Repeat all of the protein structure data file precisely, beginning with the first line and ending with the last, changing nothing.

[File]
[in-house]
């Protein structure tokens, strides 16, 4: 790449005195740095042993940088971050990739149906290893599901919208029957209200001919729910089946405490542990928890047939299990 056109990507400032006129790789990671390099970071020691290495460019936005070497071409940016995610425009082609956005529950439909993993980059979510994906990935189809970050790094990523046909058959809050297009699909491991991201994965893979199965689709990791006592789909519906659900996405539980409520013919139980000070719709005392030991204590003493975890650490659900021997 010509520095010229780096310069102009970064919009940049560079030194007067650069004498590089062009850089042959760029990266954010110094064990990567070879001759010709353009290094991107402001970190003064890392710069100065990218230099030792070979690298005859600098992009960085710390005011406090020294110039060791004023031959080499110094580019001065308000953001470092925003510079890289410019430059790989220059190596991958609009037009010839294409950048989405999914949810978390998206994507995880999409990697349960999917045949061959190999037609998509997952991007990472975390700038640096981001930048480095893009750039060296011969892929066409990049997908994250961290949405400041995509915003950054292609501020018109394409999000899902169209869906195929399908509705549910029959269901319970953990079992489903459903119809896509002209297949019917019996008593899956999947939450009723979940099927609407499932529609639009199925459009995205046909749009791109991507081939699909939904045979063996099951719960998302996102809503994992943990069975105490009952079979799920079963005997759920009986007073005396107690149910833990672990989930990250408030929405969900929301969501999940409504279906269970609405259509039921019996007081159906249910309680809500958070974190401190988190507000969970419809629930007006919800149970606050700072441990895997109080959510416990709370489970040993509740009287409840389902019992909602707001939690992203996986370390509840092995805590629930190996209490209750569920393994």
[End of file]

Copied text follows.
[in-house]
């Protein structure tokens, strides 16, 4: 790449005195740095042993940088971050990739149906290893599901919208029957209200001919729910089946405490542990928890047939299990 056109990507400032006129790789990671390099970071020691290495460019936005070497071409940016995610425009082609956005529950439909993993980059979510994906990935189809970050790094990523046909058959809050297009699909491991991201994965893979199965689709990791006592789909519906659900996405539980409520013919139980000070719709005392030991204590003493975890650490659900021997 010509520095010229780096310069102009970064919009940049560079030194007067650069004498590089062009850089042959760029990266954010110094064990990567070879001759010709353009290094991107402001970190003064890392710069100065990218230099030792070979690298005859600098992009960085710390005011406090020294110039060791004023031959080499110094580019001065308000953001470092925003510079890289410019430059790989220059190596991958609009037009010839294409950048989405999914949810978390998206994507995880999409990697349960999917045949061959190999037609998509997952991007990472975390700038640096981001930048480095893009750039060296011969892929066409990049997908994250961290949405400041995509915003950054292609501020018109394409999000899902169209869906195929399908509705549910029959269901319970953990079992489903459903119809896509002209297949019917019996008593899956999947939450009723979940099927609407499932529609639009199925459009995205046909749009791109991507081939699909939904045979063996099951719960998302996102809503994992943990069975105490009952079979799920079963005997759920009986007073005396107690149910833990672990989930990250408030929405969900929301969501999940409504279906269970609405259509039921019996007081159906249910309680809500958070974190401190988190507000969970419809629930007006919800149970606050700072441990895997109080959510416990709370489970040993509740009287409840389902019992909602707001939690992203996986370390509840092995805590629930190996209490209750569920393994």